ovary pain cysts discomfort nrmal variant enlarged normal follicles USscan ultrasound copyright 2008 Courtesy Ashley Davidoff MD 83269c.8s

Hemorrhage into a Cyst with Clot Formation

The ultrasound (a,b,c) and CTscan (d,e) are from a 39year old female with midcycle pain and show linear stranding and soft tissue changes into a large cyst in the left adnexa (a and b), with the hemorrhage outlined in maroon in b and displaced crescentic ovary in pink.  The hemorrhage consists of soft tissue components (dark maroon in b) and the lighter maroon overlies the fibrinous and linear component of the clot that is better visualized in a.  The doppler study in c, shows no color in the cyst implying that it is a non vascular structure.  These findings are most characteristic of a cyst that has hemorrhaged into the cyst but without rupture of the cyst. The sudden distension of the cyst incites the pressure receptors and accounts for the pain.

The CTscan limoited to the bladder and left adnexa in d, shows a rounded complex lesion in the left adnexa with a fluid fluid level overlaid in maroon in e.  This reflects sedimented red cells that were free to fall to the dependant portion of the hemorrhagic cyst.

ovary cyst hemorrhage clot fibrin pain midcycle USscan ultrasound Courtesy Ashley Davidoff MD copyright 2008  83279c02.8s


26 year old female presents with acute midcycle right lower quadrant pain without a fever, associated with peritonism in the right lower quadrant.  Differential diagnosis included appendicitis, ruptured cyst, torsion, endometrioma and ectopic pregnancy, but her HCG was normal.

The CTscan shows acute hemorrhage in a cyst int the right adnexa consistent with a hemorrhagic and ruptured follicle, (maroon nodule with a pink circle in b), but also shows a large amount of blood and fluid, some accumulating in the right lower quadrant, (light pink anteriorly on right  in b) some in the cul de sac (bright red sediment, and light pink supernatant in b)  and some in the greater omentum on the right side (maroon in d).  It is the latter component that incites the somatic nocicptors of the peritoneum to simulate peritonitis.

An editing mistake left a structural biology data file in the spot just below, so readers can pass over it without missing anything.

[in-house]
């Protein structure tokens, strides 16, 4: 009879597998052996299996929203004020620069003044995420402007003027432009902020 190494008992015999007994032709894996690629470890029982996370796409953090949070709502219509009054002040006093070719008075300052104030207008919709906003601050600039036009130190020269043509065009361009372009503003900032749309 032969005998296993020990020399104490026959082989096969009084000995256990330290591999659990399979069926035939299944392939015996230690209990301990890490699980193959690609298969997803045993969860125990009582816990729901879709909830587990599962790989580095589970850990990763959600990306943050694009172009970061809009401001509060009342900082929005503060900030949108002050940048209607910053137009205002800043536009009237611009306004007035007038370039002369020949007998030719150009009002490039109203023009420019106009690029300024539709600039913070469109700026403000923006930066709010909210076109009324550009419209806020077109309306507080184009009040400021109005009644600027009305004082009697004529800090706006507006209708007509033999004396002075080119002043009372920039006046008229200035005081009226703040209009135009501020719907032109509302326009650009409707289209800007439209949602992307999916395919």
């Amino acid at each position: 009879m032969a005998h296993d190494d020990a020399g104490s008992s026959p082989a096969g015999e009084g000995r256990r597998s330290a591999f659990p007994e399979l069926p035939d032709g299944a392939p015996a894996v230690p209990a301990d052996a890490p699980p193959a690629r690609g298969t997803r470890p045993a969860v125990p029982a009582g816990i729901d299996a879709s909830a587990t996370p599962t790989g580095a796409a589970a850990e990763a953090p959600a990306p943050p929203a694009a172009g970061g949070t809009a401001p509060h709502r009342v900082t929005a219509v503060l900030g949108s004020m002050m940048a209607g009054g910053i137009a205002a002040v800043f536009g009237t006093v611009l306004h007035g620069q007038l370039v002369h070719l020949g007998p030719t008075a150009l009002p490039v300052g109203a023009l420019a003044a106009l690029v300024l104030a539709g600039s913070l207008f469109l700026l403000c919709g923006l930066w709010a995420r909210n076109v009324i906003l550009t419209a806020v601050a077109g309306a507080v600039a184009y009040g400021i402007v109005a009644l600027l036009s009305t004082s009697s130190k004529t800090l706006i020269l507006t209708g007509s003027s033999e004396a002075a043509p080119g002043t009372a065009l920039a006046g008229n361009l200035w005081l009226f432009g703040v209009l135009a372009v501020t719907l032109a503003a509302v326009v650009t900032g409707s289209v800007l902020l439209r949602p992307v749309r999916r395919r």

The patient was treated conservatively and improved over the next 24-48 hours.

pain ovary mittelschmerz hemorrhage rupture right lower quadrant pain RLQ peritonism peritonitis CTscan Courtesy Ashley Davidoff MD copyright 2008  83268c02.8c


Left Sided Ruptured Hemorrhagic Cyst with Free Blood in the Pelvis and Bleeding onto the Greater Omentum RLQ (pink)

This CT scan is that of a 27 year old female who presented with acute lower pelvic pain in mid cycle.  The findings of free blood in the pelvis (maroon) the cyst (yellow) with an enhancing rim (bright red) and spillage of blood onto the greater omentum (pink let anterior) are consistent with a ruptured hemorrhagic cyst .  The intense ring around the cyst suggests that a corpus luteum cyst has formed already.

24480c01 27 year old female presented with lower abdominal pain pelvic pain ovary fx cyst cul de sac blood free blood hyperdense corpus luteum cyst greater ometum congested fx enhancing dx hemorhagic ovarian cyst CT scan C- CTscan Courtesy Ashley DAvidoff MD